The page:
Aspiration, a financial services firm founded on the radical idea that clients should pay what they think is fair, wants to help its customer keep track of the impact of their purchases.
The firm announced April 26 it is equipping its checking-account users with a new tool, Aspiration Impact Measurement, that shows them how sustainable their purchases are. The firm has about 100,000 checking-account customers.
Let’s say, for instance, an Aspiration checking-account user buys a coffee from Starbucks. When that person checks their account balance they’ll see that they spent $X for their grande frappe whatever. But they will also see a score that gauges Starbuck’s sustainability on a scale of 1 to 100.
In this case, Starbucks has an AIM score of 78, which is the highest of any eatery. The point of the tool is to inform users about a firm’s sustainability so that they can make informed choices about spending. Users can also view their personal AIM score, which essentially aggregates all of the purchases a person makes into one score. It is updated on a daily basis.
“Today, more than ever before, Americans are looking to put their values into action and their AIM score empowers them to demand that corporations act responsibly toward the environment and their employees,” said Aspiration cofounder and CEO Andrei Cherny. “Americans spend $36 billion a day as consumers, making decisions based on cost, convenience and quality. Now, for the first time, they’ll have an easy way to make spending decisions based on conscience, as well.”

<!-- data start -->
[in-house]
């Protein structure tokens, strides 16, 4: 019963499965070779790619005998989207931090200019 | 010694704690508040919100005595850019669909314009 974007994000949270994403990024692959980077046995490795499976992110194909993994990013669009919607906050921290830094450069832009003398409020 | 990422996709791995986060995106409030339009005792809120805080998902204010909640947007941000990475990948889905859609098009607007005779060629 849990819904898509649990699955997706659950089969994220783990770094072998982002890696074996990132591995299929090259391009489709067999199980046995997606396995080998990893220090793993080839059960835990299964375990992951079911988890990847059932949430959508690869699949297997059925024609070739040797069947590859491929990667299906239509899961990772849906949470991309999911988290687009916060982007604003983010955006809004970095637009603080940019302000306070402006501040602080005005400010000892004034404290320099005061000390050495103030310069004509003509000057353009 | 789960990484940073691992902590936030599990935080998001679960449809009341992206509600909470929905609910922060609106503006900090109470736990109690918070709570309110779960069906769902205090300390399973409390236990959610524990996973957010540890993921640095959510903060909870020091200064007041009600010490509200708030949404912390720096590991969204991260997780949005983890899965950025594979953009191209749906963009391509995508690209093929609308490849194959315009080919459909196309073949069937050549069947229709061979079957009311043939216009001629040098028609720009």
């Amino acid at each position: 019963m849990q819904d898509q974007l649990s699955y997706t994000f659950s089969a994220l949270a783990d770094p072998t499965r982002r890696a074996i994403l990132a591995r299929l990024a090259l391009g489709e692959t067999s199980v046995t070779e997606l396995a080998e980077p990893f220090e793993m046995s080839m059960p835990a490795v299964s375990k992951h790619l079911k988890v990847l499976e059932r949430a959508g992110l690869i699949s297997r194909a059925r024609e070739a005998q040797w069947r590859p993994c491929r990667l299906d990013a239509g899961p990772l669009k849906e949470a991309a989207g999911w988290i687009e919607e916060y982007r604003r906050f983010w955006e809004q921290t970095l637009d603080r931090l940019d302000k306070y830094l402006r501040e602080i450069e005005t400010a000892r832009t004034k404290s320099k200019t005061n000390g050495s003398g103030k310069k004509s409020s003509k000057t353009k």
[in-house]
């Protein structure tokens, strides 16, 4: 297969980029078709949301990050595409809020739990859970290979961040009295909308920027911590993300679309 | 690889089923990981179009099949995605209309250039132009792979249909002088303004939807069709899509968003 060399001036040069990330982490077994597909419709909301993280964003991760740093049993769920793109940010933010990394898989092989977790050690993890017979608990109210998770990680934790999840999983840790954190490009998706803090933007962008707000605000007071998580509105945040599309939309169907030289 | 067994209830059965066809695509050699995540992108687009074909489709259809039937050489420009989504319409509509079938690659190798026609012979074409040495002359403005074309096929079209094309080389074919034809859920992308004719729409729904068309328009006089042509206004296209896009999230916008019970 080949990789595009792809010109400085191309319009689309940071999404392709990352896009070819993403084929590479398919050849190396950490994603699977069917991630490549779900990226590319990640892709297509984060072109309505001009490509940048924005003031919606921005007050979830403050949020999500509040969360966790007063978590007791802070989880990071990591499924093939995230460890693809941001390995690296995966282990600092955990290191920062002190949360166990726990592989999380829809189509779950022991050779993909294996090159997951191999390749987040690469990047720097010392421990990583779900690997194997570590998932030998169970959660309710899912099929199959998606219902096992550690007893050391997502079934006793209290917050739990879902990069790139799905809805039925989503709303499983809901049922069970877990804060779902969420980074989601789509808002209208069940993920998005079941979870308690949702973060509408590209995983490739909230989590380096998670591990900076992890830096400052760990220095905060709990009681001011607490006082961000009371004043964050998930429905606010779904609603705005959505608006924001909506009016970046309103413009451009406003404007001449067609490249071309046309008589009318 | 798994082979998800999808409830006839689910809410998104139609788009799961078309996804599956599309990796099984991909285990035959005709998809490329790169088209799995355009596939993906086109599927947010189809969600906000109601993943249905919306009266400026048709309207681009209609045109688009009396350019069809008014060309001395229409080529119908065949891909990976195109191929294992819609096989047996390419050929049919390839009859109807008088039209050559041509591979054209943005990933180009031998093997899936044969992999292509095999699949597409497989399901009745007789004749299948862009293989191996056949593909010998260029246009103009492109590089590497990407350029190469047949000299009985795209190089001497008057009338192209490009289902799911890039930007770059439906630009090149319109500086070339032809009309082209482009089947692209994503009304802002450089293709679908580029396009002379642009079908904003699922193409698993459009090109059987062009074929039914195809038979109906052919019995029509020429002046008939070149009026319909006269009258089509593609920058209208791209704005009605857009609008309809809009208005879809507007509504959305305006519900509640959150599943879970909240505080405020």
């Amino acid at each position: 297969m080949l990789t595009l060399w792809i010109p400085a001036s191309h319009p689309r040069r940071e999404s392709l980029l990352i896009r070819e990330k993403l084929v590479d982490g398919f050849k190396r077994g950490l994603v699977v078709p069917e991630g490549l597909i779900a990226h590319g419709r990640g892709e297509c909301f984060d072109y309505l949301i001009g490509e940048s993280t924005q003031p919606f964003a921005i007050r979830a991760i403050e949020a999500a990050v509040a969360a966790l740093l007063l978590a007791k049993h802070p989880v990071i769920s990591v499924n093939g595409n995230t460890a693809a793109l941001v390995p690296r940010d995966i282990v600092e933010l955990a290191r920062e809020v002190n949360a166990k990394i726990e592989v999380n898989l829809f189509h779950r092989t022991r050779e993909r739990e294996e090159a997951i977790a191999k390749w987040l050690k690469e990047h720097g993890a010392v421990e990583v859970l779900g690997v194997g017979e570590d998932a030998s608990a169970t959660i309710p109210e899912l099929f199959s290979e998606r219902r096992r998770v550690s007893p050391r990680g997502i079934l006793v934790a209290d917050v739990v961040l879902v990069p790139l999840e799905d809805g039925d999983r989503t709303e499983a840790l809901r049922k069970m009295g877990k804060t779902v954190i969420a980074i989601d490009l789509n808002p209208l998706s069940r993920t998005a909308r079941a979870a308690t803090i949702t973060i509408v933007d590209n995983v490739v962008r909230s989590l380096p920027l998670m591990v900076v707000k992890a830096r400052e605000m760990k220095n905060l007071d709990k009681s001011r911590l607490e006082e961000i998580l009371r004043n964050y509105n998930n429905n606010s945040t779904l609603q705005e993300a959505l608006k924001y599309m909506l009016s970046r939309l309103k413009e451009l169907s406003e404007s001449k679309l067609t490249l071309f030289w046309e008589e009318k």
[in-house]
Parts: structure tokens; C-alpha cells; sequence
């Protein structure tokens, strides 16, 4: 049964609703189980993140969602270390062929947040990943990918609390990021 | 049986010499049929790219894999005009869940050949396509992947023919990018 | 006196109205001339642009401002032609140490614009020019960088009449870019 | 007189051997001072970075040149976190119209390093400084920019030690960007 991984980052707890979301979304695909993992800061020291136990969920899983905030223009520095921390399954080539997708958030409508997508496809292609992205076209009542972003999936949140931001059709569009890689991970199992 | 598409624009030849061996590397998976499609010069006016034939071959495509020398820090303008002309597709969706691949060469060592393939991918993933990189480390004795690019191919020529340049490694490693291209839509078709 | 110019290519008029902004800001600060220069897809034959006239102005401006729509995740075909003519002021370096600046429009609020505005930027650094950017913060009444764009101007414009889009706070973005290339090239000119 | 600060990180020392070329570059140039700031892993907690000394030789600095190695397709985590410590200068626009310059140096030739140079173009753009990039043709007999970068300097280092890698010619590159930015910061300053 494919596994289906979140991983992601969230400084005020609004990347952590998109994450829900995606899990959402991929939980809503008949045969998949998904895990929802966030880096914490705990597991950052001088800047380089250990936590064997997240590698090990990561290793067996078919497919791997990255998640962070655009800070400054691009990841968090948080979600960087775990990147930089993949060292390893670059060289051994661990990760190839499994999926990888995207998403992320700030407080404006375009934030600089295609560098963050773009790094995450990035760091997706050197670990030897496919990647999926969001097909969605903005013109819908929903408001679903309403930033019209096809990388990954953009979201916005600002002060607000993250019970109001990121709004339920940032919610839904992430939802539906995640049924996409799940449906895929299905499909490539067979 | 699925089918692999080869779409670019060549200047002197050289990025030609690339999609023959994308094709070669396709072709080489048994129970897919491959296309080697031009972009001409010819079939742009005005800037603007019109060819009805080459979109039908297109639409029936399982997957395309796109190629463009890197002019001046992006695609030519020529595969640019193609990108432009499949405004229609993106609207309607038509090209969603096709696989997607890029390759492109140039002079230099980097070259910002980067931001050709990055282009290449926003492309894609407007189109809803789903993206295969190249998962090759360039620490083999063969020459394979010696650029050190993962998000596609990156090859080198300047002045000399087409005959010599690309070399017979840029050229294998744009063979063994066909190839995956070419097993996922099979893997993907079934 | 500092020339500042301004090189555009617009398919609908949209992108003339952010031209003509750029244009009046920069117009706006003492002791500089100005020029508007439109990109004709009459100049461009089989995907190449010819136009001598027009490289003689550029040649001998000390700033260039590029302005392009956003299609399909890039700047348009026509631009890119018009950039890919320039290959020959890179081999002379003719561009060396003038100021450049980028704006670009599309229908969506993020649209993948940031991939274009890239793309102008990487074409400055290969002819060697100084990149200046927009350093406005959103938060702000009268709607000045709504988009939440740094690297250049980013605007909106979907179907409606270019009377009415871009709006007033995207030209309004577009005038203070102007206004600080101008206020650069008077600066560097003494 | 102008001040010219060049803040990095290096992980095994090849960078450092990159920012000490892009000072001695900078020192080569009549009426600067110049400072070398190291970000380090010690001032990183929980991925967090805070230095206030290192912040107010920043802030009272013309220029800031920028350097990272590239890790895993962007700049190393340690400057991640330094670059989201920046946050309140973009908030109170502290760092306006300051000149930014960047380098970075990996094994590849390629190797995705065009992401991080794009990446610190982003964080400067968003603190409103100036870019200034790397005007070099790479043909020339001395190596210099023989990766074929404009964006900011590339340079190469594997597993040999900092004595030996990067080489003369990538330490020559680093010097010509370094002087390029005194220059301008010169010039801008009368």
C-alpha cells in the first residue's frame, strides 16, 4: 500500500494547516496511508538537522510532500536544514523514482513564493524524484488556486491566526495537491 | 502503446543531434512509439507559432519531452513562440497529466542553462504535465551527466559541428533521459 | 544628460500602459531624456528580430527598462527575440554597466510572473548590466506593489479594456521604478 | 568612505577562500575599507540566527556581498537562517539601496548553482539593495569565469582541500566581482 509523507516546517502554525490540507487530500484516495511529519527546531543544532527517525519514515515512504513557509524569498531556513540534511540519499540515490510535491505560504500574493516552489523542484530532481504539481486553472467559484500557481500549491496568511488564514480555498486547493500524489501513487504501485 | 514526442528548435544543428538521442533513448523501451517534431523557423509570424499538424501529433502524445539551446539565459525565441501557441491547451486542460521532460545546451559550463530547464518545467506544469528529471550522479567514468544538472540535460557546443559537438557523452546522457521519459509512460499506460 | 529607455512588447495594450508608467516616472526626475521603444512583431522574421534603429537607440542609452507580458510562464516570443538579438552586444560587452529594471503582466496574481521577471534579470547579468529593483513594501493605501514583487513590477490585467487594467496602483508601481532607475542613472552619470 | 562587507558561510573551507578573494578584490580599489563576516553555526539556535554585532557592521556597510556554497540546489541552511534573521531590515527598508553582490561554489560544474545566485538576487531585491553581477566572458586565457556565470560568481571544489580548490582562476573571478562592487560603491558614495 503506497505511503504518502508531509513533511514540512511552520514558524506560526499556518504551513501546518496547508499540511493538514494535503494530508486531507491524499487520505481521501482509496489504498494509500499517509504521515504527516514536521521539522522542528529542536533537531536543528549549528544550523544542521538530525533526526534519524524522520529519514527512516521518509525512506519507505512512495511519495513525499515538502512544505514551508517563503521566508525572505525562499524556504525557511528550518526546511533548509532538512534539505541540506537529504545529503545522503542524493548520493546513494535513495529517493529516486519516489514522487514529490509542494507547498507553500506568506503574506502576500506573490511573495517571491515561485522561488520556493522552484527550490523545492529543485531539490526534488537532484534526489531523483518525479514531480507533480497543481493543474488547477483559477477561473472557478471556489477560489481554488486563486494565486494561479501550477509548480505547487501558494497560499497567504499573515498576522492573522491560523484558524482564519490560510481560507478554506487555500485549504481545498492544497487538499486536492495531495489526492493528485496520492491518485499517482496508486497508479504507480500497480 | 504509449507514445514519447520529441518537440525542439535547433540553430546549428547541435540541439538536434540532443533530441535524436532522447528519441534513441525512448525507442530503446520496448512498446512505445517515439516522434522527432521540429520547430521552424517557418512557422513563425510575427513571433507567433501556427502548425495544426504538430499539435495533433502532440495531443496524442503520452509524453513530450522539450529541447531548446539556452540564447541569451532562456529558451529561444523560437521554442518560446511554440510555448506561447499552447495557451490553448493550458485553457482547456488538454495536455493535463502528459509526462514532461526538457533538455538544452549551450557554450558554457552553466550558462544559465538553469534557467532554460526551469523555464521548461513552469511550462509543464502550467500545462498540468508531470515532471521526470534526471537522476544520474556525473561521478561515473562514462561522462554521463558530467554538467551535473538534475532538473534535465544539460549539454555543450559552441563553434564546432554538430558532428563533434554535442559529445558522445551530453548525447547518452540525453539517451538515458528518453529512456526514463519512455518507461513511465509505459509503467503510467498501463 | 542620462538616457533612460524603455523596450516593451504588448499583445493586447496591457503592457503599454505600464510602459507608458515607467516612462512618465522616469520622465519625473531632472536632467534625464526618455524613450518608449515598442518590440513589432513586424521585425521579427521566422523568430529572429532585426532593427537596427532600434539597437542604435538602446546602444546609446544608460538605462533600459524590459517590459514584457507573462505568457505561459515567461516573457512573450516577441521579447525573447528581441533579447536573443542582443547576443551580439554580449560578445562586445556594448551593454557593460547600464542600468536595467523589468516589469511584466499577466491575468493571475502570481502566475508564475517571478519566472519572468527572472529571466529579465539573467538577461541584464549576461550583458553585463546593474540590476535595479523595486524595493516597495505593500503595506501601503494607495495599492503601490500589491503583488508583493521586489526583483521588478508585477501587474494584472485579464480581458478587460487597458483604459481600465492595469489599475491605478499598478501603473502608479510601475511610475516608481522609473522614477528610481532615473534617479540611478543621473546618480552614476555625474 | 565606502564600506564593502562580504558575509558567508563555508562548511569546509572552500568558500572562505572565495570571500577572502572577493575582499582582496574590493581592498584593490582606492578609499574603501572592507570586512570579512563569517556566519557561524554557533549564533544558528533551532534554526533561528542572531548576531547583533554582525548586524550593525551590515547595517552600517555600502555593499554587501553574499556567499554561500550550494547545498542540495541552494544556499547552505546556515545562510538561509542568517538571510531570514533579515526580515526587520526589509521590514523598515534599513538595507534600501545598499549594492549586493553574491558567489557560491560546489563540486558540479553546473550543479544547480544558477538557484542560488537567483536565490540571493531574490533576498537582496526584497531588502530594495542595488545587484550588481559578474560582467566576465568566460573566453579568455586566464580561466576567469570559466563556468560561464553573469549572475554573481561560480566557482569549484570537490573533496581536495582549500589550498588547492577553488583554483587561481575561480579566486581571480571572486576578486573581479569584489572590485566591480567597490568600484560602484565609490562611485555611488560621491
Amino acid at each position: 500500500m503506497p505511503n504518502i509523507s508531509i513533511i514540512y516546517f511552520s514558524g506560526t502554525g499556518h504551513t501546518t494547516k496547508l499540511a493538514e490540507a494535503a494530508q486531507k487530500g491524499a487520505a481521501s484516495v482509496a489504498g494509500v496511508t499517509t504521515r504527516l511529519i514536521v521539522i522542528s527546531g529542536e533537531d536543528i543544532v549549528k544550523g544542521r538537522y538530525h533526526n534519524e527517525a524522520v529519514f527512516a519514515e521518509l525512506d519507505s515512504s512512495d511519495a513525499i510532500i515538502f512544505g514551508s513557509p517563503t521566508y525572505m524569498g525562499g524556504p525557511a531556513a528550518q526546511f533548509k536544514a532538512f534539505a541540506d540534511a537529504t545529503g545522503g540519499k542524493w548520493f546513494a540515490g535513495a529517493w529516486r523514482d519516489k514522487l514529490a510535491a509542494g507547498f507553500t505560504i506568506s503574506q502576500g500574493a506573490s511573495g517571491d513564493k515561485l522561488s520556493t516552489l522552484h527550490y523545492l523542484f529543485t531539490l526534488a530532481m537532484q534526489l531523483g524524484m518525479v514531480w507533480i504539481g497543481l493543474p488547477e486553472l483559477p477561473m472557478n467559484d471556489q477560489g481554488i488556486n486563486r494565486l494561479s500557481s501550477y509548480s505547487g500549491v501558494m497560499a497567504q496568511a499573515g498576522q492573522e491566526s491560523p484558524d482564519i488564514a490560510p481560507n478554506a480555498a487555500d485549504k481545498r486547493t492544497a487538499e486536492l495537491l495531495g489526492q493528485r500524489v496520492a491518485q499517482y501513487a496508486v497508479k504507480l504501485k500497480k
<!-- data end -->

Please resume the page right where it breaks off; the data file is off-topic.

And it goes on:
AspirationA firm’s Aspiration Impact Measurement (AIM) score is based on two different measurements: a people score and a planet score. The former score takes into consideration data such as the ratio of employee to CEO pay, employee benefits, equality of benefits, and the percentage of woman who are managers in the company. The planet score measures things such as a firm’s green house gas emissions and carbon footprint.
AIM scores are calculated using Aspiration’s proprietary algorithm that examines more than 75,000 data points.
According to Cherny, the numbers behind the AIM scores are typically used by money mangers to inform their investment decisions.
“These are the kind of data providers that are working for investment firms, and hedge funds,” Cherny told Business Insider.”We repurpose this investor data for consumer purposes. It goes into an algorithm which then figures out those scores.”
The service is only available for Aspiration customers, who can access their AIM scores for free within their Aspiration mobile app.